Monday, September 22, 2014

The 2014 Jane Eyre Read-Along, Week 1: Thoughts On Reading Jane Eyre




Welcome to the the first week of 
the 2014 Jane Eyre Read-Along,
brought to you by
A Night's Dream of Books
and





Jane Eyre
Trade Paperback, 325 pages
Wilder Publications, 2008
Classics, Gothic Fiction, Historical Fiction,
Literary Fiction, Mystery, Romance



As we begin this first day of the Jane Eyre Read-Along, I know that all of us are excited and happy to start analyzing this great 19th-century novel, with its rich complexity that encompasses not only romance, but mystery and feminism, as well.

Today we will be posting our general impressions of Charlotte Bronte's masterpiece, by answering the questions below.


What do you know about this novel 
and its author?
Have you ever read it before, or
is this your first reading?
Have you seen any of the TV
or movie versions?


I first read this novel around the age of 17, when I was still in high school, and it affected me profoundly at the time.  From its very first pages, I could see that this was a novel of passion, not only of the senses,  but of the intellect, as well. Jane is a very powerful character, although she does not see herself that way. Even from her childhood, she defiantly  challenges the status quo, insisting throughout on her right to be true to her own self, just as adamantly as she throws herself into her love for Edward Rochester.

The romance between Jane and Rochester immediately became my ideal for what constitutes a true romantic relationship. Such a relationship involves not only the physical aspects, but intellectual and spiritual ones, as well.

When I looked up the author of this remarkable novel, I was surprised at her background. She was born in Yorkshire, England, in 1816, the daughter of an Anglican clergyman, and had five siblings. She had a rather sheltered, unhappy life. She and her sisters, Emily and Anne, embody the Bronte family's genius.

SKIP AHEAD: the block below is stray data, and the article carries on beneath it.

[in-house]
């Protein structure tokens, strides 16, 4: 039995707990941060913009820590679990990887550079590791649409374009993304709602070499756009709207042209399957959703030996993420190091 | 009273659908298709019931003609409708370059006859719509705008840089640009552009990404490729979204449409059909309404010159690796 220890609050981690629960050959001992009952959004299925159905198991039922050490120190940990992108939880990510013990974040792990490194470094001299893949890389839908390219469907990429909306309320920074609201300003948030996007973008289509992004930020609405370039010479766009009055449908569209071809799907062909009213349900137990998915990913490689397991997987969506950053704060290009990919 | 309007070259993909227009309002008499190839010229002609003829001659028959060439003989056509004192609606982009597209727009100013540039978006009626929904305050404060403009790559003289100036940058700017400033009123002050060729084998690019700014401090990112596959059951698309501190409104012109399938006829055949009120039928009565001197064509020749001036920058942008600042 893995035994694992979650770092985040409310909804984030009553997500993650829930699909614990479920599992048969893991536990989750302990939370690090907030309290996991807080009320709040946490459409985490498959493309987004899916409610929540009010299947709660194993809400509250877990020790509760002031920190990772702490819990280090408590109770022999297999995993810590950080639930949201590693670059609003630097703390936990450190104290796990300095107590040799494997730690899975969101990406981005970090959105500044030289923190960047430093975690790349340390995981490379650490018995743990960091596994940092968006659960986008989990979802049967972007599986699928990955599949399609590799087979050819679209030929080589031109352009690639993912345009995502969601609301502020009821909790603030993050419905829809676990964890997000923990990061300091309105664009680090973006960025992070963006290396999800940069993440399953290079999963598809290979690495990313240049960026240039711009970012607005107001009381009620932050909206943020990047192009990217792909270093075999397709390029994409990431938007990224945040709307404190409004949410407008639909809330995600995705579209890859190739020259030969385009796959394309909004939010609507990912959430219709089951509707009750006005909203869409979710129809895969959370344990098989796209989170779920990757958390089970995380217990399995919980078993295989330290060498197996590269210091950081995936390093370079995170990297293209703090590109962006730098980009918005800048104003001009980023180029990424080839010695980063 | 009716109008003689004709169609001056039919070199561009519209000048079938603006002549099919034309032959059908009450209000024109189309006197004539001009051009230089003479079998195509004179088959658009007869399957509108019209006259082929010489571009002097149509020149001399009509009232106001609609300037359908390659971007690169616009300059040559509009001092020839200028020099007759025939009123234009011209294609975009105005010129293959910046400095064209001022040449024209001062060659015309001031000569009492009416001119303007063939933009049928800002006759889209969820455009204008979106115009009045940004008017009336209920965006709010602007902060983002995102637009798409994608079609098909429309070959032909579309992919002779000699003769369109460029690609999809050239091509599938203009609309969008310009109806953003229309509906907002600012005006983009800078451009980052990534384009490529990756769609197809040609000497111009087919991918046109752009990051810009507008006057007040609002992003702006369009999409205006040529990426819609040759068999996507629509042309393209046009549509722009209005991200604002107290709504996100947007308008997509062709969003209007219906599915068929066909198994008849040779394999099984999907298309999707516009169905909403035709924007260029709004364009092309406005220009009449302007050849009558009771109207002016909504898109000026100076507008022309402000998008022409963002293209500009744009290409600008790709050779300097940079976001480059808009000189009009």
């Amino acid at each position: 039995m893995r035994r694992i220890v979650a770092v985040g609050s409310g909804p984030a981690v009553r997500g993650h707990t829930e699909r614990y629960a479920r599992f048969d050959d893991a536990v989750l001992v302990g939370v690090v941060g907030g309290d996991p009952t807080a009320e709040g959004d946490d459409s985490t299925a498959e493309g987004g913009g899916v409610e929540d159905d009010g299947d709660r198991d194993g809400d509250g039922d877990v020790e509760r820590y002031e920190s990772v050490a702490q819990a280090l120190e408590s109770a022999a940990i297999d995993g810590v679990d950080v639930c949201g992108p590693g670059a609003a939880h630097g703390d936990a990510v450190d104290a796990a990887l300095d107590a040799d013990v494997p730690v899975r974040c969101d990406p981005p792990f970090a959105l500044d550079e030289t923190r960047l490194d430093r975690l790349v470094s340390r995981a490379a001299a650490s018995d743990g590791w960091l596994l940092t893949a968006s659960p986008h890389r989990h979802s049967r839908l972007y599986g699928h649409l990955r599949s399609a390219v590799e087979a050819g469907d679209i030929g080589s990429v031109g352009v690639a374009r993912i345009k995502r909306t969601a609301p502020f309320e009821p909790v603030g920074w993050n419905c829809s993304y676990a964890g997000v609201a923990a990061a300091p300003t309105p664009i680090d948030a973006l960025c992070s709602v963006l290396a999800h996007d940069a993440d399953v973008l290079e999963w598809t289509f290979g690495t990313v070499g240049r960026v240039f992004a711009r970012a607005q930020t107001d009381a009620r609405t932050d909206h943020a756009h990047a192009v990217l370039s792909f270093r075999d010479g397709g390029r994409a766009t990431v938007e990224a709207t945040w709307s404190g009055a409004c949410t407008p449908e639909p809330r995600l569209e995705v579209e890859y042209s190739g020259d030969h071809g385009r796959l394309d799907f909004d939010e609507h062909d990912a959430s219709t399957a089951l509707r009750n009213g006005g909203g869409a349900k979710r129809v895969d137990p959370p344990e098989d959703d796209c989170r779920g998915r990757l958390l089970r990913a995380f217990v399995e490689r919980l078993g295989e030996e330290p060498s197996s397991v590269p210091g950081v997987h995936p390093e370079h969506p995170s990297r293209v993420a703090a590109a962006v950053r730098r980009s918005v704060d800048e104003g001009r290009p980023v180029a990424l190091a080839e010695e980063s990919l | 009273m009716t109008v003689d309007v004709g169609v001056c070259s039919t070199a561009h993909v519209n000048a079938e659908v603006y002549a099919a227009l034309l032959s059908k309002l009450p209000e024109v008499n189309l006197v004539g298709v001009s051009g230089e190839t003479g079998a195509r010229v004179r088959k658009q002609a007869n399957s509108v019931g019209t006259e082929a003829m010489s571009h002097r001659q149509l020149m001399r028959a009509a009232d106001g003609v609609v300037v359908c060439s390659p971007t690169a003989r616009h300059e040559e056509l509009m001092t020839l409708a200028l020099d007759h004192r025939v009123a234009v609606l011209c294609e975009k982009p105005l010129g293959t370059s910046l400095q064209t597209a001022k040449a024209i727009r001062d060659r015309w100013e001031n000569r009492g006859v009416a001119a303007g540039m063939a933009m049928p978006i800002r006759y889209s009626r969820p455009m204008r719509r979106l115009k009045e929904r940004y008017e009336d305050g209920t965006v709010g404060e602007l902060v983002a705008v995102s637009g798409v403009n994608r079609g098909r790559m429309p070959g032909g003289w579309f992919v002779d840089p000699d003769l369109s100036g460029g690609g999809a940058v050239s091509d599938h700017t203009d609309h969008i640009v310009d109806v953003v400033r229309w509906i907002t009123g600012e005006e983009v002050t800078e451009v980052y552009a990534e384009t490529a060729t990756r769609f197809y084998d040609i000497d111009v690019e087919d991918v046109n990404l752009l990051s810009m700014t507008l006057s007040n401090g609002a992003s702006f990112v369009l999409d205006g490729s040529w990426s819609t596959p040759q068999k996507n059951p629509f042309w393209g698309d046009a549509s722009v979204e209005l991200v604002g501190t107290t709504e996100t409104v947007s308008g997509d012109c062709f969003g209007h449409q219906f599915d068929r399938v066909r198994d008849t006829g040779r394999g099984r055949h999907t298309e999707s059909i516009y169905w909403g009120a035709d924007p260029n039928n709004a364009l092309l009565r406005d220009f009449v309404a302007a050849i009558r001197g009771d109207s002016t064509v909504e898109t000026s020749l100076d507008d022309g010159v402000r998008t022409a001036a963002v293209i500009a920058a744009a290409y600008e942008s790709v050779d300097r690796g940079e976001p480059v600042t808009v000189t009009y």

Although this is only my second complete reading of the novel, I have, from time to time throughout the years, read favorite passages from it. I am now determined to re-read it completely many more times, so as to savor the process of Jane's growth as the story develops.

As for the TV and movie versions, I have only seen two -- the 1944 film, starring Joan Fontaine and  Orson Welles, as well as the 1970 TV movie, starring Susannah York and George C. Scott. I have recently purchased the 1983 British TV serial, starring Zelah Clarke and Timothy Dalton, which I have to see as soon as possible! And, of course, I fully intend to see the 2011 film version, as well! The stars are Mia Wasikowska and Michael Fassbender.




Week 1  Discussion Questions 
Reading: Chapters 1 - 5
(Questions provided by
A Night's Dream of Books)

****** 
NOTE
Participants need not answer
all six questions, but are free to
select three of them.

******

1.) The novel opens on a very dreary, rainy November afternoon. How do you think this contributes to the general mood of the first chapter?

2.) What literary function do curtains and draperies have in the opening chapters?

3.) Mrs. Reed's cruelty would have been noticed and reported, had it taken place in our contemporary society. What factors do you think might have contributed to its tacit acceptance at the time?

4.) Bessie's attitude toward Jane is inconsistent; at times, she's kind toward the child, while at others, she scolds her unfairly. Why do you think she acts this way?